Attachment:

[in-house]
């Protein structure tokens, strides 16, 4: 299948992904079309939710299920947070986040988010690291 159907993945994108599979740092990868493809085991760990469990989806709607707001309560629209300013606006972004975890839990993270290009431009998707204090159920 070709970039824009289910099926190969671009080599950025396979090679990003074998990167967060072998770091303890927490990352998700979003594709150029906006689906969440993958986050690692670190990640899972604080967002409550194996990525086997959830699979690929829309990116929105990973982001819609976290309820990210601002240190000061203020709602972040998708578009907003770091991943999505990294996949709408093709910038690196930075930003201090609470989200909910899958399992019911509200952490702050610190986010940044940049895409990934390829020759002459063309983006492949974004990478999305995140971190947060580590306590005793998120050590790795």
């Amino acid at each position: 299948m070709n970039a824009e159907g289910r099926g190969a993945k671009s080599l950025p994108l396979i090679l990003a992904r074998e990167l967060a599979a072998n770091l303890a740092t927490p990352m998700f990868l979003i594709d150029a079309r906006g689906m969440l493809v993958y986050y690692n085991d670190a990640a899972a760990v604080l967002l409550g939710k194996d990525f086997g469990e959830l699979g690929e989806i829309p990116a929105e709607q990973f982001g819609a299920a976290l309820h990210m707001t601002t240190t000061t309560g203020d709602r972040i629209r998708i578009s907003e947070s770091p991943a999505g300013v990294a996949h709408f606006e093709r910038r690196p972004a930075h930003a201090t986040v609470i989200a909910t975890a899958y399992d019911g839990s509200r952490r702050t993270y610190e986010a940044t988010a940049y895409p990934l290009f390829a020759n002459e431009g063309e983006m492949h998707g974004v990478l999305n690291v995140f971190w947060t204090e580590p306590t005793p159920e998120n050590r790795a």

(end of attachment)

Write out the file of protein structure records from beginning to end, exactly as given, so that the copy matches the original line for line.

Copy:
[in-house]
């Protein structure tokens, strides 16, 4: 299948992904079309939710299920947070986040988010690291 159907993945994108599979740092990868493809085991760990469990989806709607707001309560629209300013606006972004975890839990993270290009431009998707204090159920 070709970039824009289910099926190969671009080599950025396979090679990003074998990167967060072998770091303890927490990352998700979003594709150029906006689906969440993958986050690692670190990640899972604080967002409550194996990525086997959830699979690929829309990116929105990973982001819609976290309820990210601002240190000061203020709602972040998708578009907003770091991943999505990294996949709408093709910038690196930075930003201090609470989200909910899958399992019911509200952490702050610190986010940044940049895409990934390829020759002459063309983006492949974004990478999305995140971190947060580590306590005793998120050590790795």
């Amino acid at each position: 299948m070709n970039a824009e159907g289910r099926g190969a993945k671009s080599l950025p994108l396979i090679l990003a992904r074998e990167l967060a599979a072998n770091l303890a740092t927490p990352m998700f990868l979003i594709d150029a079309r906006g689906m969440l493809v993958y986050y690692n085991d670190a990640a899972a760990v604080l967002l409550g939710k194996d990525f086997g469990e959830l699979g690929e989806i829309p990116a929105e709607q990973f982001g819609a299920a976290l309820h990210m707001t601002t240190t000061t309560g203020d709602r972040i629209r998708i578009s907003e947070s770091p991943a999505g300013v990294a996949h709408f606006e093709r910038r690196p972004a930075h930003a201090t986040v609470i989200a909910t975890a899958y399992d019911g839990s509200r952490r702050t993270y610190e986010a940044t988010a940049y895409p990934l290009f390829a020759n002459e431009g063309e983006m492949h998707g974004v990478l999305n690291v995140f971190w947060t204090e580590p306590t005793p159920e998120n050590r790795a």